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male gaze

The rendering of art, literature, etc., from the perspective of and for the consumption of heterosexual males, especially characterized by the depiction of women as passive objects of desire and pleasure. The phrase was coined by film theorist Laura Mulvey. The male gaze will continue to dominate media until more and more women artists challenge the paradigm.
See also: gaze, male

beta male

1. In the social hierarchy of an animal group, a male occupying a position secondary to the dominant "alpha male." Emerging research on animal groups suggests that beta males may have more complex roles than previously thought.
2. By extension, a man comfortable with engaging in non-stereotypical male behaviors and having personality traits that contrast with the stereotypically dominant and aggressive "alpha male." In this usage, the term is used positively or affectionately. I really like that David is so chill. He's a real beta male, and I'm into it.
3. A derisive term for a man regarded as passive or weak (in contrast to the "alpha male"). I can't believe Mike lets his girlfriend tell him what to do—what a beta male.
See also: male

omega male

1. The male occupying the lowest position in the social hierarchy of an animal group. Emerging research on animal groups suggests that omega males may have more complex roles than previously thought.
2. A man who feels powerless and, as a result, does not actively work toward improving his life. He's a real omega male—he's unemployed, single, and miserable, and not doing anything to change that.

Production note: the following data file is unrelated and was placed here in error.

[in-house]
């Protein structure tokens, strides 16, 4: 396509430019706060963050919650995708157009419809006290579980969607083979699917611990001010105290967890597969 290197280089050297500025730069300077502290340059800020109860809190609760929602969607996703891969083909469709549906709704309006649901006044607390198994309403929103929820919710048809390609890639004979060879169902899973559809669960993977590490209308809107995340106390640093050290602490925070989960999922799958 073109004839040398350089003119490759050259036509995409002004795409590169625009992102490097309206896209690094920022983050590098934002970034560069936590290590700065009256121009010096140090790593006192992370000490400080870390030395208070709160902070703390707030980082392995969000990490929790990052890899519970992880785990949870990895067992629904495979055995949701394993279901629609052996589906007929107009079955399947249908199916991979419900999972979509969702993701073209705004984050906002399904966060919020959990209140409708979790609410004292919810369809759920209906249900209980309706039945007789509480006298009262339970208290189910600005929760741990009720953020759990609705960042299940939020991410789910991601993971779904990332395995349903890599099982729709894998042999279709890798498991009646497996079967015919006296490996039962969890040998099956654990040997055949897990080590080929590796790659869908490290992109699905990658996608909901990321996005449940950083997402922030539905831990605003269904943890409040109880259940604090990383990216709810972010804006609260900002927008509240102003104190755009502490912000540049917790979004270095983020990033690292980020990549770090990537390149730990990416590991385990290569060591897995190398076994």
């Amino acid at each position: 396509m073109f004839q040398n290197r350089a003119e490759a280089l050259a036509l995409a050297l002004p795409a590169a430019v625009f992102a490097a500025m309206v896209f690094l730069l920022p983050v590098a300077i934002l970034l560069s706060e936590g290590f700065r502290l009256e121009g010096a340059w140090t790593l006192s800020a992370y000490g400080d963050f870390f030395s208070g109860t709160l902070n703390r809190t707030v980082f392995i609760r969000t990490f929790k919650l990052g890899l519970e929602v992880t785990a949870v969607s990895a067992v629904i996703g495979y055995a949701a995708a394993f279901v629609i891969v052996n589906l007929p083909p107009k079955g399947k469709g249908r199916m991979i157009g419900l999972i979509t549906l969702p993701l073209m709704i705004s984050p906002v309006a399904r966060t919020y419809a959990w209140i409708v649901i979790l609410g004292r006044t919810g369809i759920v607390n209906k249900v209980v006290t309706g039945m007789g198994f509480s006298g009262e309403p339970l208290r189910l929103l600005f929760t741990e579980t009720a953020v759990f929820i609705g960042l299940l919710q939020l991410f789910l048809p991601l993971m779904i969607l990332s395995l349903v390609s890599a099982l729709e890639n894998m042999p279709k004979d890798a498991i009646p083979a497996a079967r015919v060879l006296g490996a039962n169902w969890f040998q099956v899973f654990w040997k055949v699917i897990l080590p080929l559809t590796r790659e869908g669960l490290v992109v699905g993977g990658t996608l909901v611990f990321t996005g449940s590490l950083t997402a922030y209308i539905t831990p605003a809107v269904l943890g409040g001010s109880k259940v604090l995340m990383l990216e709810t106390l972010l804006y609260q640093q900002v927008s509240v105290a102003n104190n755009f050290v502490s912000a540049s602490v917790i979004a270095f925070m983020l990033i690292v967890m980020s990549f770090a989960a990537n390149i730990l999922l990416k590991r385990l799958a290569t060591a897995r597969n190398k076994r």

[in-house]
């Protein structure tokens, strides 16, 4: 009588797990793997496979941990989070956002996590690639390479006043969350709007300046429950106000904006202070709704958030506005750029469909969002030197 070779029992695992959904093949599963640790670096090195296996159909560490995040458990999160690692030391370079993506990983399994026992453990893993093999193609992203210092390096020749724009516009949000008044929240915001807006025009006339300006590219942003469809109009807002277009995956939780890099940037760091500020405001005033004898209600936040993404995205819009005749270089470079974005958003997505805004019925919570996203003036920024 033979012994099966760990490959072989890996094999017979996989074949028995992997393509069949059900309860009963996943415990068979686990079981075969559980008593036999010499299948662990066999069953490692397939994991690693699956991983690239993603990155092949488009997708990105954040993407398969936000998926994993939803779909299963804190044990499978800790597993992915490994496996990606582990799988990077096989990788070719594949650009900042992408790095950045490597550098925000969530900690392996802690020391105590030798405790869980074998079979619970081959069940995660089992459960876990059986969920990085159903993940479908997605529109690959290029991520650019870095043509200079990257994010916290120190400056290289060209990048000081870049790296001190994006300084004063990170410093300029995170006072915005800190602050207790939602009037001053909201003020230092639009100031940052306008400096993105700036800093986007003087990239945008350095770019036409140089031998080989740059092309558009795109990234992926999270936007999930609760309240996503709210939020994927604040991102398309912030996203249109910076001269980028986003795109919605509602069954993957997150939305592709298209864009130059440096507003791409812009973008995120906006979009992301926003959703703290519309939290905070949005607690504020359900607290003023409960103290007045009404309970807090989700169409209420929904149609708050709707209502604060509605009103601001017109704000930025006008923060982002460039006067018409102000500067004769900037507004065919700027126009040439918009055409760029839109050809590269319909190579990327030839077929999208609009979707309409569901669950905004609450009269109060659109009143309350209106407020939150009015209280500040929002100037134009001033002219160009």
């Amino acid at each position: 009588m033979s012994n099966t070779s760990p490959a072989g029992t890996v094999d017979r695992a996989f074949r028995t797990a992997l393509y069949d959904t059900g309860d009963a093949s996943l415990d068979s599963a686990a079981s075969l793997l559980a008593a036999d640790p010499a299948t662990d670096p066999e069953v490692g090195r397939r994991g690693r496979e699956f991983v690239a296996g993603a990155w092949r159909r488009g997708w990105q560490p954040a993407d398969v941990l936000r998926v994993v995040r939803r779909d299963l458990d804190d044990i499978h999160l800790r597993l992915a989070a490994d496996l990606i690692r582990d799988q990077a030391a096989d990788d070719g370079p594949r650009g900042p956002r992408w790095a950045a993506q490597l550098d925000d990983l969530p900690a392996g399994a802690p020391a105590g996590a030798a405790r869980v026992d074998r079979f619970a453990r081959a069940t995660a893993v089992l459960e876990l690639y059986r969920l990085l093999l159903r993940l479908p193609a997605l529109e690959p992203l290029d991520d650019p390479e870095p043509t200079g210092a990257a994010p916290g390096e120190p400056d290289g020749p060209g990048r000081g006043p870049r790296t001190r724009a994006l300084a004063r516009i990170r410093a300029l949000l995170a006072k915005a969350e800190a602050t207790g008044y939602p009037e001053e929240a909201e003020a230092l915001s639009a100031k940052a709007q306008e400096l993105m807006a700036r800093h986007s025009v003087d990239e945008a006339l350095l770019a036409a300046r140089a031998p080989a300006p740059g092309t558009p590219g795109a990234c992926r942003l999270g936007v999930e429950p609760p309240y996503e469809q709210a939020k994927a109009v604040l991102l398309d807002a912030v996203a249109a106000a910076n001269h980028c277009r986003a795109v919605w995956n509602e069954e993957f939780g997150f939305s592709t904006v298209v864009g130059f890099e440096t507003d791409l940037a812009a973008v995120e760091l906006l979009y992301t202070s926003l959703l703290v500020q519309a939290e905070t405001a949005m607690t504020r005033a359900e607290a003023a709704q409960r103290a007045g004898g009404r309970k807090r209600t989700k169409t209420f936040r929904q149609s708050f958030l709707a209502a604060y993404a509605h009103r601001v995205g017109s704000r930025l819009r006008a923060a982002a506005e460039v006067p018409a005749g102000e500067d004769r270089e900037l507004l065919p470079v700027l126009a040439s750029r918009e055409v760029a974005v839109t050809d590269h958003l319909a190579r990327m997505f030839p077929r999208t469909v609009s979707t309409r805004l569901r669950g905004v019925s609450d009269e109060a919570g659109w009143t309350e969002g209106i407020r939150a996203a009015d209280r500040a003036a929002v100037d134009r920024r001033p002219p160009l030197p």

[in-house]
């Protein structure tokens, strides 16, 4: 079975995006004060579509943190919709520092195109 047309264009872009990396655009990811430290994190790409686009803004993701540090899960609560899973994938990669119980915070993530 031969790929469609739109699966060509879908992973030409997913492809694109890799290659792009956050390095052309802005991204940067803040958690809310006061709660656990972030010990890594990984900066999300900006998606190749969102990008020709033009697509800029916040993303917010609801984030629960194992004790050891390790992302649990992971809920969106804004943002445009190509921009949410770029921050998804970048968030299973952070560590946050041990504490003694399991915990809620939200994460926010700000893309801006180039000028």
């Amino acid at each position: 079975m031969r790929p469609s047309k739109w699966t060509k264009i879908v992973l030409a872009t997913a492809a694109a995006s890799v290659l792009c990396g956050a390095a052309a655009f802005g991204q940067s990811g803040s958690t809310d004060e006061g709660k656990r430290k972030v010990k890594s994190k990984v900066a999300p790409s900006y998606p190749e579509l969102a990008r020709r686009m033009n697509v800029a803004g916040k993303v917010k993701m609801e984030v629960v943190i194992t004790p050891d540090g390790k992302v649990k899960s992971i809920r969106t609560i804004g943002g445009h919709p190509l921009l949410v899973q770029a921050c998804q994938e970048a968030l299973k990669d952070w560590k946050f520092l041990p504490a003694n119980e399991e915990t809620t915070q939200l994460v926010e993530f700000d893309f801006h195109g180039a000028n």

See also: male, omega

alpha male

1. The dominant male in the social hierarchy of an animal group. Emerging research on animal groups suggests that alpha males may have more complex roles than previously thought.
2. By extension, a man who asserts dominance socially and professionally, typically by assuming leadership roles and easily acquiring sexual partners. He walks into the room with such confidence that you immediately know he's an alpha male.
See also: alpha, male

male privilege

The preponderance of power and opportunities available to men in society. (In common usage, the term is restricted to men who conform to normative masculinity.) Male privilege means you can walk down the street without giving a second thought to your safety.
See also: male, privilege

present as (someone or something)

To act or seem to be identifiable as a particular sex, gender, or sexual orientation. You're less likely to get harassed if you present as a heteronormative man. When I presented as female, people definitely didn't see me as an authority figure.
See also: present

male blindness

1. The perceived inability of men to see, understand, or appreciate the struggles or difficulties faced by women in society. The incredulity so many men express regarding the pervasive pay gaps between men and women of similar roles is indicative of the male blindness that is still so entrenched in our society. It isn't malicious or intentional, it's simply that the comparative lack of harassment faced by men on a day-to-day basis leads to male blindness about how intrinsic it is in the life of a woman.
2. The perceived tendency of a man to focus solely on or be completely distracted by the physical attributes of women. I was chatting up a really cute guy at the bar, but as soon as that busty, scantily clad brunette came walking through the doors, he suddenly came down with a bad case of male blindness.
See also: male

(male) chauvinist pig

A man who treats women as a whole as being lesser in intelligence, talent, or competence in comparison to men; a man who puts more value on a woman's looks or abilities as a homemaker than as an equal member of society. I know it makes me sound like a male chauvinist pig, but there are some activities in the world that men are simply better at than women—blame biology, not me! He kept making lewd comments about my body, but it was when he implied I'd only be useful in the kitchen that I realized he was a complete chauvinist pig.
See also: chauvinist, pig

MCP